Panel: Official Can Use Campaign Funds to Defend against Defamation

Article excerpt

Nothing in Oklahoma ethics rules prohibits a state official from using campaign funds to bring a defamation lawsuit to defend his or her job performance and reputation, the Ethics Commission has held.

As required by state law, the ethics interpretation released Tuesday does not identify the requester.

However, the individual seeking the opinion was an incumbent defeated at the November general election, who filed suit against the Oklahoma Christian Coalition for defamatory statements about his voting record.

"Specifically, OCC erroneously recited in its voter guide that you had supported legalized sodomy and bestiality," the opinion states. "In fact, you voted against -- not for -- the bills in question."

Last November, former Sen. Lewis Long Jr., D-Glenpool, sued the Oklahoma Christian Coalition for stating in its 2000 voter guide that Long voted to decriminalize sodomy and bestiality.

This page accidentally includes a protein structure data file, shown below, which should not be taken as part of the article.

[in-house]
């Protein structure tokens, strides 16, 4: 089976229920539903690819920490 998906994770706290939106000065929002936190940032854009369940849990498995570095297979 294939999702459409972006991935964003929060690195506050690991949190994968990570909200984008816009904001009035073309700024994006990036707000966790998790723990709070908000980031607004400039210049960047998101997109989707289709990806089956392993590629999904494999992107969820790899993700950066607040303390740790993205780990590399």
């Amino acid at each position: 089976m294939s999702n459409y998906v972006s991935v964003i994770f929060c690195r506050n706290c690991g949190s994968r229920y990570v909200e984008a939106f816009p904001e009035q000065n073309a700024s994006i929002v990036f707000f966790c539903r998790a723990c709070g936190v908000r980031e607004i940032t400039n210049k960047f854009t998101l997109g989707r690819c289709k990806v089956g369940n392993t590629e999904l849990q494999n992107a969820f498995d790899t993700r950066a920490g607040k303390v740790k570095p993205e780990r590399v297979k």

The coalition admitted its mistake and apologized, but Long said he did not intend to drop the lawsuit.

Long, a 12-year Senate veteran, lost a close re-election bid to Republican Nancy Riley.

In its voter guide, distributed at some churches, religious bookstores and other sites, the organization said that Long voted in favor of SB 404, a 1994 measure which the group said repealed the statute banning consensual sodomy and bestiality. The bill was a recodification of criminal penalty laws.

The group later said that it erroneously attributed the vote of another lawmaker, former Sen. Ed Long, Enid, to Lewis Long. Ed Long voted in favor of SB 404, while Lewis Long opposed it. …